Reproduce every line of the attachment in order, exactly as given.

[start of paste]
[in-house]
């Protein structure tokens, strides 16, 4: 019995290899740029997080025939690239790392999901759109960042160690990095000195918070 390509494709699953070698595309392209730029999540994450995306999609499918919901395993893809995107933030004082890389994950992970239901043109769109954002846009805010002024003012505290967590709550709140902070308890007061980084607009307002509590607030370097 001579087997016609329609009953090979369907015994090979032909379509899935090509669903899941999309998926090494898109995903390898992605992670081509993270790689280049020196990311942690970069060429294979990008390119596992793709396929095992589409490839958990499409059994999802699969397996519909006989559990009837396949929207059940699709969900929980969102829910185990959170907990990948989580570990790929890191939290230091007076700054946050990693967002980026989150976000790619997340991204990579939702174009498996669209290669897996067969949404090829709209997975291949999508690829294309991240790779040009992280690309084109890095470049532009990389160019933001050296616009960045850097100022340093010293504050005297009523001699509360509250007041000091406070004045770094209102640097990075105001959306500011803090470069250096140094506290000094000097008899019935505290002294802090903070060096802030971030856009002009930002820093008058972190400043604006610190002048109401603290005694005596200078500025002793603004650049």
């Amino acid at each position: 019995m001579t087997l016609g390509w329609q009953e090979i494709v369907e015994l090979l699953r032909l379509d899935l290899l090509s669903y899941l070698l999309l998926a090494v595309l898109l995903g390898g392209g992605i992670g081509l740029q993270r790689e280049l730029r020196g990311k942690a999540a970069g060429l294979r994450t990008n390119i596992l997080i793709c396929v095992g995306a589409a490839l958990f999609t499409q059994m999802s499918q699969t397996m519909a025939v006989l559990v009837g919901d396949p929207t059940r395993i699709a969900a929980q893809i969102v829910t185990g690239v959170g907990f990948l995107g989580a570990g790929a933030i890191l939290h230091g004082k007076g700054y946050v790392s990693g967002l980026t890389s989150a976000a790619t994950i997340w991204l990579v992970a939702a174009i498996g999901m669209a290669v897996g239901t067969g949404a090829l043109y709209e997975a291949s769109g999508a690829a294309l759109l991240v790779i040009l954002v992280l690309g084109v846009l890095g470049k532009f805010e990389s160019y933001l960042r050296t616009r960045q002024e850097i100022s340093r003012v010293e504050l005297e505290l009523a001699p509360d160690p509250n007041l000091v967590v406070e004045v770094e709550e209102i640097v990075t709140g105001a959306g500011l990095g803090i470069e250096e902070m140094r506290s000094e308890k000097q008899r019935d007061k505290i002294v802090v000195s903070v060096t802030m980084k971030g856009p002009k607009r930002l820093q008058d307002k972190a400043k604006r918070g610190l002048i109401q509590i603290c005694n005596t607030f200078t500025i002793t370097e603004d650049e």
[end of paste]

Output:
[in-house]
């Protein structure tokens, strides 16, 4: 019995290899740029997080025939690239790392999901759109960042160690990095000195918070 390509494709699953070698595309392209730029999540994450995306999609499918919901395993893809995107933030004082890389994950992970239901043109769109954002846009805010002024003012505290967590709550709140902070308890007061980084607009307002509590607030370097 001579087997016609329609009953090979369907015994090979032909379509899935090509669903899941999309998926090494898109995903390898992605992670081509993270790689280049020196990311942690970069060429294979990008390119596992793709396929095992589409490839958990499409059994999802699969397996519909006989559990009837396949929207059940699709969900929980969102829910185990959170907990990948989580570990790929890191939290230091007076700054946050990693967002980026989150976000790619997340991204990579939702174009498996669209290669897996067969949404090829709209997975291949999508690829294309991240790779040009992280690309084109890095470049532009990389160019933001050296616009960045850097100022340093010293504050005297009523001699509360509250007041000091406070004045770094209102640097990075105001959306500011803090470069250096140094506290000094000097008899019935505290002294802090903070060096802030971030856009002009930002820093008058972190400043604006610190002048109401603290005694005596200078500025002793603004650049």
């Amino acid at each position: 019995m001579t087997l016609g390509w329609q009953e090979i494709v369907e015994l090979l699953r032909l379509d899935l290899l090509s669903y899941l070698l999309l998926a090494v595309l898109l995903g390898g392209g992605i992670g081509l740029q993270r790689e280049l730029r020196g990311k942690a999540a970069g060429l294979r994450t990008n390119i596992l997080i793709c396929v095992g995306a589409a490839l958990f999609t499409q059994m999802s499918q699969t397996m519909a025939v006989l559990v009837g919901d396949p929207t059940r395993i699709a969900a929980q893809i969102v829910t185990g690239v959170g907990f990948l995107g989580a570990g790929a933030i890191l939290h230091g004082k007076g700054y946050v790392s990693g967002l980026t890389s989150a976000a790619t994950i997340w991204l990579v992970a939702a174009i498996g999901m669209a290669v897996g239901t067969g949404a090829l043109y709209e997975a291949s769109g999508a690829a294309l759109l991240v790779i040009l954002v992280l690309g084109v846009l890095g470049k532009f805010e990389s160019y933001l960042r050296t616009r960045q002024e850097i100022s340093r003012v010293e504050l005297e505290l009523a001699p509360d160690p509250n007041l000091v967590v406070e004045v770094e709550e209102i640097v990075t709140g105001a959306g500011l990095g803090i470069e250096e902070m140094r506290s000094e308890k000097q008899r019935d007061k505290i002294v802090v000195s903070v060096t802030m980084k971030g856009p002009k607009r930002l820093q008058d307002k972190a400043k604006r918070g610190l002048i109401q509590i603290c005694n005596t607030f200078t500025i002793t370097e603004d650049e």